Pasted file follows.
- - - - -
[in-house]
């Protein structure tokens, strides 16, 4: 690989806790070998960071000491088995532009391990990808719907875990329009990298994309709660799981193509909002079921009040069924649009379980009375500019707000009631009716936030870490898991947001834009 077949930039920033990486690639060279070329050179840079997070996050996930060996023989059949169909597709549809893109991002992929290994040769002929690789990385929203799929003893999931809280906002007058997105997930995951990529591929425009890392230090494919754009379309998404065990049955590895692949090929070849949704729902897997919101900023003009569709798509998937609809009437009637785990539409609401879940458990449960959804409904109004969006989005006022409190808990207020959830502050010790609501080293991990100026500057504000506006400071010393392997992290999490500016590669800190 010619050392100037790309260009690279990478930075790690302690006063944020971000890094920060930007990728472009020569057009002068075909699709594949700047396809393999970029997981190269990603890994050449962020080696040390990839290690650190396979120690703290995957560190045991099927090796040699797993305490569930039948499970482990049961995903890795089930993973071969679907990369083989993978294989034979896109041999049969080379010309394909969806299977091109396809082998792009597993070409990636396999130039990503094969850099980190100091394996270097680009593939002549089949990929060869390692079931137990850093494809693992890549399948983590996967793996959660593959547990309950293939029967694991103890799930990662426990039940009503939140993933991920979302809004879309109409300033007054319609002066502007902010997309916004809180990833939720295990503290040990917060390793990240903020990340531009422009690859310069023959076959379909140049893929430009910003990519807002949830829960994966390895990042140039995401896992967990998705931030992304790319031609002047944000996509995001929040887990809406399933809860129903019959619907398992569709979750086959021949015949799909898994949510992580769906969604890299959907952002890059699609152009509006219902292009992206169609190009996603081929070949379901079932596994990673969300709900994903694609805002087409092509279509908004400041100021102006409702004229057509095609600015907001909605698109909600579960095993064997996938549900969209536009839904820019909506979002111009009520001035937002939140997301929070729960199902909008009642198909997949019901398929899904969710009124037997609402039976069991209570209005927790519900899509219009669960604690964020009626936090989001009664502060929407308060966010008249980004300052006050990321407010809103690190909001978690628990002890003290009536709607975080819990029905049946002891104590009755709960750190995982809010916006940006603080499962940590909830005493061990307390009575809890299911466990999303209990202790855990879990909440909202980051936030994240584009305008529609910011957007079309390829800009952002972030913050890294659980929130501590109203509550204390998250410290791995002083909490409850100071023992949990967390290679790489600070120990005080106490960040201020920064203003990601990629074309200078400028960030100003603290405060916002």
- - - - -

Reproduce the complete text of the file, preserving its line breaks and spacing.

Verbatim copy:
[in-house]
């Protein structure tokens, strides 16, 4: 690989806790070998960071000491088995532009391990990808719907875990329009990298994309709660799981193509909002079921009040069924649009379980009375500019707000009631009716936030870490898991947001834009 077949930039920033990486690639060279070329050179840079997070996050996930060996023989059949169909597709549809893109991002992929290994040769002929690789990385929203799929003893999931809280906002007058997105997930995951990529591929425009890392230090494919754009379309998404065990049955590895692949090929070849949704729902897997919101900023003009569709798509998937609809009437009637785990539409609401879940458990449960959804409904109004969006989005006022409190808990207020959830502050010790609501080293991990100026500057504000506006400071010393392997992290999490500016590669800190 010619050392100037790309260009690279990478930075790690302690006063944020971000890094920060930007990728472009020569057009002068075909699709594949700047396809393999970029997981190269990603890994050449962020080696040390990839290690650190396979120690703290995957560190045991099927090796040699797993305490569930039948499970482990049961995903890795089930993973071969679907990369083989993978294989034979896109041999049969080379010309394909969806299977091109396809082998792009597993070409990636396999130039990503094969850099980190100091394996270097680009593939002549089949990929060869390692079931137990850093494809693992890549399948983590996967793996959660593959547990309950293939029967694991103890799930990662426990039940009503939140993933991920979302809004879309109409300033007054319609002066502007902010997309916004809180990833939720295990503290040990917060390793990240903020990340531009422009690859310069023959076959379909140049893929430009910003990519807002949830829960994966390895990042140039995401896992967990998705931030992304790319031609002047944000996509995001929040887990809406399933809860129903019959619907398992569709979750086959021949015949799909898994949510992580769906969604890299959907952002890059699609152009509006219902292009992206169609190009996603081929070949379901079932596994990673969300709900994903694609805002087409092509279509908004400041100021102006409702004229057509095609600015907001909605698109909600579960095993064997996938549900969209536009839904820019909506979002111009009520001035937002939140997301929070729960199902909008009642198909997949019901398929899904969710009124037997609402039976069991209570209005927790519900899509219009669960604690964020009626936090989001009664502060929407308060966010008249980004300052006050990321407010809103690190909001978690628990002890003290009536709607975080819990029905049946002891104590009755709960750190995982809010916006940006603080499962940590909830005493061990307390009575809890299911466990999303209990202790855990879990909440909202980051936030994240584009305008529609910011957007079309390829800009952002972030913050890294659980929130501590109203509550204390998250410290791995002083909490409850100071023992949990967390290679790489600070120990005080106490960040201020920064203003990601990629074309200078400028960030100003603290405060916002």